Where Are They Now? Startup Space Winners Look Back

The last decade has seen huge equity investments in space startups fueled by the Low-Earth Orbit (LEO) and broadband connectivity revolution. Space equity investments totaled $5.8 billion last year alone, making 2019 the largest year on record for space investment, according to Space Angels.

SATELLITE conference planners have recognized that space startups wanted to reach investors at the show, but they didn’t necessarily have the funds to exhibit or be show sponsors.

“We created Startup Space as a platform for innovative companies to talk directly to investors,” says Jeffrey Hill, conference chairman and Via Satellite executive editor.

Now in its fourth year, nearly 60 startups have pitched their innovations since 2017. Below, we caught up with previous honorees.


Astrapi, the inaugural Startup Space winner, licenses its patented spiral modulation solution to help U.S. Department of Defense (DoD) and commercial customers address spectral efficiency challenges. Networks are increasingly capacity- and signal-power constrained, making them prone to increased signal interference. Defense customers have the added burdens of operating in harsh, contested environments.

Astrapi’s patented Spiral Modulation technology is designed to improve communication efficiency by exploiting the capabilities of a continuously non-stationary spectrum.

“We have now raised just over $2.8 million in funding and closed over $1.1 million in R&D grants and contracts,” says David Shaw, co-founder and CCO of the Dallas-based startup.

“The [Startup Space] award has enabled us to continue to build credibility with investors, program managers and industry leaders,” Shaw adds.

Astrapi was recently named one of five Most Promising Startups at FinSpace, the Summit for Satellite Finance. It now has a prototyping pipeline that exceeds $40 million.

Astrapi’s signal power efficiency results have been validated by Space Strategies Consulting Ltd (SSCL). In addition, the company won a contract and was in the inaugural U.S. Air Force AFWERX Phase I cohort as well as being invited to the inaugural AF Pitch Day.

“We were in both of their first cohorts. Both programs are lynchpins to the Department of Defense efforts to streamline contracting and find innovative companies,” Shaw says.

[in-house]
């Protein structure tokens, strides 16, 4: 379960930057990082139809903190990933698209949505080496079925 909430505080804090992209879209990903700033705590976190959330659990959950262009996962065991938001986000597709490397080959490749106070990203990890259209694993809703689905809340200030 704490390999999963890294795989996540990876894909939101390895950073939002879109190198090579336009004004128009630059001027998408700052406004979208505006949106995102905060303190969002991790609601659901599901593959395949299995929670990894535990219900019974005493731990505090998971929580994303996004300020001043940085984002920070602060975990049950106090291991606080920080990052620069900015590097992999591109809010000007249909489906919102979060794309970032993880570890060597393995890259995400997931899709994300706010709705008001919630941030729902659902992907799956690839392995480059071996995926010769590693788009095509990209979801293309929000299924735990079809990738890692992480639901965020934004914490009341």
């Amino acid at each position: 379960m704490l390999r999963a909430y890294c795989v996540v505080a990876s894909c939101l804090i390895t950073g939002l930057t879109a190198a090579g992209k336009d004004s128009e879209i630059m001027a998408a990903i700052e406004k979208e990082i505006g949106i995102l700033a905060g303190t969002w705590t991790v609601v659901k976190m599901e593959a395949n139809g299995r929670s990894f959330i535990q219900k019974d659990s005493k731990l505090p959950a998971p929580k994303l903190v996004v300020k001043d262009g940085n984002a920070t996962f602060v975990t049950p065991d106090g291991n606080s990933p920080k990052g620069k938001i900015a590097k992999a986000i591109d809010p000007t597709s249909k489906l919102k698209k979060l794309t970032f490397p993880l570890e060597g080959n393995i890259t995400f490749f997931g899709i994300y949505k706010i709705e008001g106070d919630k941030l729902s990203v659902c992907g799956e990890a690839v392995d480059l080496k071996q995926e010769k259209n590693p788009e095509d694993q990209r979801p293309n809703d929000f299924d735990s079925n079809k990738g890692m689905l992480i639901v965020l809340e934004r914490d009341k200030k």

The firm’s hardware-based occupied bandwidth measurement methodology and results were reviewed by the U.S. Naval Information Warfare Center (NIWC) prior to entering a Special Purpose Cooperative Research and Development Agreement (CRADA), which was executed in early February.

Astrapi now is looking to mature and close its pipeline, close $5 million in Series A funding and continue to develop its second-generation prototype. The company also plans to open a laboratory in North Texas in 2020.


Since winning the 2018 Startup Space top prize, Menlo Park, California-based LeoLabs completed its Series A round of funding that enabled it to roll out Kiwi Space Radar, the third radar in its global ground-based network that will track debris and satellites in LEO. The newest radar is the first to detect small space debris that pose a threat to satellite operators in LEO.

“Start-Up Space raised LeoLabs’ visibility among decision makers in Washington, D. C., the heads of space agencies, and with satellite operators,” says Daniel Ceperley, CEO and co-founder.

Avoiding space debris collisions is more critical today as mega LEO constellations come online. LeoLabs can track a piece of debris so that its trajectory and the probability of it colliding with a satellite are more quickly understood.

LEO is getting crowded and a new generation of tracking infrastructure is required to manage it,” Ceperley says. “There are thousands of new satellites heading to LEO, thousands of derelict satellites already there, and hundreds of thousands of pieces of small debris that are not tracked today."

He adds that 2020 is the tipping point for a new era of commerce in LEO. The industry is seeing the first two mega-constellations, Starlink and OneWeb, launch hundreds of satellites and there are many other constellations taking flight this year as well.